Those enemies seem to know where you are almost all of the time, always accurate with their grenades and shots, and sometimes too smart for their own good. Perhaps it's my lack of experience on a console that had me suffer the fate of death too many times, or perhaps the AI is this intelligent by design. Either way, it's a challenge, and one that's satisfying.
The subtle crescendo of music as enemies or aggressive animals are near is a very nice touch, adding to the atmosphere of despair. The soundtrack is similarly impressive, no doubt being a continuation of the past themes that were already so successful. You can listen to the soundtrack by Bobby Tahouri for free at Soundcloud.
Exploration is the key to finding those weapons, going through the various side quests, helping the natives in any way possible and not being afraid to use the climbing-axe to go places. Thankfully the instinct vision is back, which will help you understand where important things are located. The vistas are stunning, definitely a sight to behold, but they're just a small part of an overall vision that Crystal Dynamics had, one that is so expertly painted onto the canvas that is this game.
The massive areas are full of caverns to explore and side quests to complete, more than enough for the folks who like to complete games at 100% and probably enough to fill countless hours of fun. The main story might be just a tad short, but Rise of the Tomb Raider certainly doesn't lack for content. The tombs are complicated, but never so much that they get too frustrating. The answers are never immediately obvious, but this also means that players will feel incredibly satisfied when they finally solve the puzzle. And there's plenty of good loot to be had for your troubles, so these aren't just fruitless ventures for the sake of solving puzzles.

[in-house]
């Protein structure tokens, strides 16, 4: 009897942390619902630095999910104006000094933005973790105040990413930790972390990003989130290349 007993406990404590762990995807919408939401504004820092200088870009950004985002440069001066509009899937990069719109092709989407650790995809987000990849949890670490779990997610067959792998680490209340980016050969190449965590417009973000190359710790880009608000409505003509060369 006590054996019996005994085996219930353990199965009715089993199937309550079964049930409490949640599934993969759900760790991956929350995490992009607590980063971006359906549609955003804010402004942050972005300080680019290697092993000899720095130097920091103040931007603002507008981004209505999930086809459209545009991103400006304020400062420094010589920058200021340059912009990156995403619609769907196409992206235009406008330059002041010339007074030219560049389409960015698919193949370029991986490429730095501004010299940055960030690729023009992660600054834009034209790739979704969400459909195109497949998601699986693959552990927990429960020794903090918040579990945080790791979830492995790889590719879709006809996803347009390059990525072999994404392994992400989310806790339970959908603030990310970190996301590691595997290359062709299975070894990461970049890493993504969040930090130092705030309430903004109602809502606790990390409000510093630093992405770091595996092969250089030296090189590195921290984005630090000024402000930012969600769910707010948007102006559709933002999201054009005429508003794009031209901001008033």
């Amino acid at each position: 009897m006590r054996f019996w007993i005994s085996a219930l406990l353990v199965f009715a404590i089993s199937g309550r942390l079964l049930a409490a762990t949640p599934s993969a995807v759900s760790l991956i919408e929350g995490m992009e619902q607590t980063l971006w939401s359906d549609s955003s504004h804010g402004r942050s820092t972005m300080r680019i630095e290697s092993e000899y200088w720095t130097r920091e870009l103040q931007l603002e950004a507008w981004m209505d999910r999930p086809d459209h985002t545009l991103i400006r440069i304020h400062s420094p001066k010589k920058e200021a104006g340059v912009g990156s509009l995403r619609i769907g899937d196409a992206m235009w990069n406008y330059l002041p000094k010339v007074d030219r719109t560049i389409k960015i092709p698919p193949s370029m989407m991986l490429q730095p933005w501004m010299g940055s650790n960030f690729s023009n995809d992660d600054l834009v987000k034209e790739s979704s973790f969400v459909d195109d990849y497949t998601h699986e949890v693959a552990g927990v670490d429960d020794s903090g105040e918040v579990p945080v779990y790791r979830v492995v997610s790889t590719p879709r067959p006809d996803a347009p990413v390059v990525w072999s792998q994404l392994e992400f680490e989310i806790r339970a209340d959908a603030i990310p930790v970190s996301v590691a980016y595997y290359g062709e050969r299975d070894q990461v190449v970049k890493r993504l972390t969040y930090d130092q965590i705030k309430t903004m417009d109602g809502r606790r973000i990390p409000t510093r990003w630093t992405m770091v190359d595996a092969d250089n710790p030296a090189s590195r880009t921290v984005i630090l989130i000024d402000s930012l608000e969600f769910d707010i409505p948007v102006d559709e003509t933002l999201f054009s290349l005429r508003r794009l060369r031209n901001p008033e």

Lara's character gets more interesting as we learn more and more about her, as she struggles to survive in Siberia amidst some rather impossible odds. The story is told through multiple parts, with Lara as the narrator, taking us through her thoughts and feelings, increasing the already considerable character depth that was part of the reboot. Even the other characters have a surprising depth to them, which is enhanced by the backdrop.
The graphics are actually great, very well polished in all regards. The Xbox One isn't the most powerful hardware when it comes to graphical prowess, but Crystal Dynamics have been able to create a great experience. My only complaint is that the controls sometimes feel sluggish due to too much going on, too much processing. But it's gorgeous, and those controls are usually very intuitive, even for a non-console person such as myself.
Usually sequels are marred with the idea that they'll never be as good as the original. Rise of the Tomb Raider takes that stereotype and crushes it, smashing it with an ice-climbing axe and setting it on fire. The story brings us to classic Tomb Raider territory while never falling victim to the troubling plot elements that had the originals become somewhat stale after a while. It succeeds on many different levels and never fails to excite along the way. Rise of the Tomb Raider is a journey through Lara's life, and you get to be a part of it.
It's a dynamic and visceral gaming experience, one that I can wholeheartedly recommend to any fan of the action/adventure genre.